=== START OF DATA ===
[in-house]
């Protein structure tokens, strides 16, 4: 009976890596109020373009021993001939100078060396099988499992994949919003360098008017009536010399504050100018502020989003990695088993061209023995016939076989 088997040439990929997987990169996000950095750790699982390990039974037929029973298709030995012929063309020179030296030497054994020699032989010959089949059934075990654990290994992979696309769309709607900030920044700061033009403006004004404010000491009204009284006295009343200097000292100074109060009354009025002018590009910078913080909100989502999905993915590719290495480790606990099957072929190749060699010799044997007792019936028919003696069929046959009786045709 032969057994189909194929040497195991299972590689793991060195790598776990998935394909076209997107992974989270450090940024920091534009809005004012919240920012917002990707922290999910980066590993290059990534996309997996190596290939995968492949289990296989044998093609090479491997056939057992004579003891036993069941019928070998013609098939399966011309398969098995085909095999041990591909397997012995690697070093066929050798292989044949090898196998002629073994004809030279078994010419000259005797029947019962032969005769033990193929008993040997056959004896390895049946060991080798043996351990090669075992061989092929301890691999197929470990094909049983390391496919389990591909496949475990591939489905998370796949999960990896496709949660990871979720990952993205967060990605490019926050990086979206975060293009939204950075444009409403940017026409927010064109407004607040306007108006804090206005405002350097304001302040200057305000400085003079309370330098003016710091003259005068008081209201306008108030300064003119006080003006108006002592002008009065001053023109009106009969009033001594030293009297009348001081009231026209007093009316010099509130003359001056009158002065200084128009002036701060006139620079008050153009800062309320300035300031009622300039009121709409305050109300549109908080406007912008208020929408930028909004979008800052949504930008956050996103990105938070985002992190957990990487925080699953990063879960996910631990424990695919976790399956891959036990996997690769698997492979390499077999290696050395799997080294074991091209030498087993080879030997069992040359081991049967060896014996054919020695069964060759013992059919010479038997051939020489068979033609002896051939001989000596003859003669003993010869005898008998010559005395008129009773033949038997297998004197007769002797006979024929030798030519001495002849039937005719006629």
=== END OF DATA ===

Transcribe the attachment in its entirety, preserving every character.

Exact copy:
[in-house]
């Protein structure tokens, strides 16, 4: 009976890596109020373009021993001939100078060396099988499992994949919003360098008017009536010399504050100018502020989003990695088993061209023995016939076989 088997040439990929997987990169996000950095750790699982390990039974037929029973298709030995012929063309020179030296030497054994020699032989010959089949059934075990654990290994992979696309769309709607900030920044700061033009403006004004404010000491009204009284006295009343200097000292100074109060009354009025002018590009910078913080909100989502999905993915590719290495480790606990099957072929190749060699010799044997007792019936028919003696069929046959009786045709 032969057994189909194929040497195991299972590689793991060195790598776990998935394909076209997107992974989270450090940024920091534009809005004012919240920012917002990707922290999910980066590993290059990534996309997996190596290939995968492949289990296989044998093609090479491997056939057992004579003891036993069941019928070998013609098939399966011309398969098995085909095999041990591909397997012995690697070093066929050798292989044949090898196998002629073994004809030279078994010419000259005797029947019962032969005769033990193929008993040997056959004896390895049946060991080798043996351990090669075992061989092929301890691999197929470990094909049983390391496919389990591909496949475990591939489905998370796949999960990896496709949660990871979720990952993205967060990605490019926050990086979206975060293009939204950075444009409403940017026409927010064109407004607040306007108006804090206005405002350097304001302040200057305000400085003079309370330098003016710091003259005068008081209201306008108030300064003119006080003006108006002592002008009065001053023109009106009969009033001594030293009297009348001081009231026209007093009316010099509130003359001056009158002065200084128009002036701060006139620079008050153009800062309320300035300031009622300039009121709409305050109300549109908080406007912008208020929408930028909004979008800052949504930008956050996103990105938070985002992190957990990487925080699953990063879960996910631990424990695919976790399956891959036990996997690769698997492979390499077999290696050395799997080294074991091209030498087993080879030997069992040359081991049967060896014996054919020695069964060759013992059919010479038997051939020489068979033609002896051939001989000596003859003669003993010869005898008998010559005395008129009773033949038997297998004197007769002797006979024929030798030519001495002849039937005719006629």